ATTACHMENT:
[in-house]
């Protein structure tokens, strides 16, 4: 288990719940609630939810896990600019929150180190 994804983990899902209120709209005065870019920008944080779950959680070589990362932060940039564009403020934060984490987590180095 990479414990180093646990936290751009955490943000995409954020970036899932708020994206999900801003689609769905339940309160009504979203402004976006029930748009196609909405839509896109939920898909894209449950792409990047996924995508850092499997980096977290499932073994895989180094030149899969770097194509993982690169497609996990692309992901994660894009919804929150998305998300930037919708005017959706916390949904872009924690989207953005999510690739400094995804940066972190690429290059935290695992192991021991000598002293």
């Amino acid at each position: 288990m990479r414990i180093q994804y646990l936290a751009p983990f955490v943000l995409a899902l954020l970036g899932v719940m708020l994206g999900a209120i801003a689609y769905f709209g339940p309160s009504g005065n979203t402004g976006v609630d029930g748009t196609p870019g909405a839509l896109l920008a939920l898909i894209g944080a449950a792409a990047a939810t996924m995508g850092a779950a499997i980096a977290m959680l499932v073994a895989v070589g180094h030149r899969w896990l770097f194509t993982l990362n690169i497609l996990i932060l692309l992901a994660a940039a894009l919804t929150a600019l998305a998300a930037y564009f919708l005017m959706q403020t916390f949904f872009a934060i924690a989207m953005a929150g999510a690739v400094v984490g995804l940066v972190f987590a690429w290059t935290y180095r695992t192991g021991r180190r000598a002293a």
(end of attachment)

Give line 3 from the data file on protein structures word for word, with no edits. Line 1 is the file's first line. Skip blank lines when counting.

């Amino acid at each position: 288990m990479r414990i180093q994804y646990l936290a751009p983990f955490v943000l995409a899902l954020l970036g899932v719940m708020l994206g999900a209120i801003a689609y769905f709209g339940p309160s009504g005065n979203t402004g976006v609630d029930g748009t196609p870019g909405a839509l896109l920008a939920l898909i894209g944080a449950a792409a990047a939810t996924m995508g850092a779950a499997i980096a977290m959680l499932v073994a895989v070589g180094h030149r899969w896990l770097f194509t993982l990362n690169i497609l996990i932060l692309l992901a994660a940039a894009l919804t929150a600019l998305a998300a930037y564009f919708l005017m959706q403020t916390f949904f872009a934060i924690a989207m953005a929150g999510a690739v400094v984490g995804l940066v972190f987590a690429w290059t935290y180095r695992t192991g021991r180190r000598a002293a």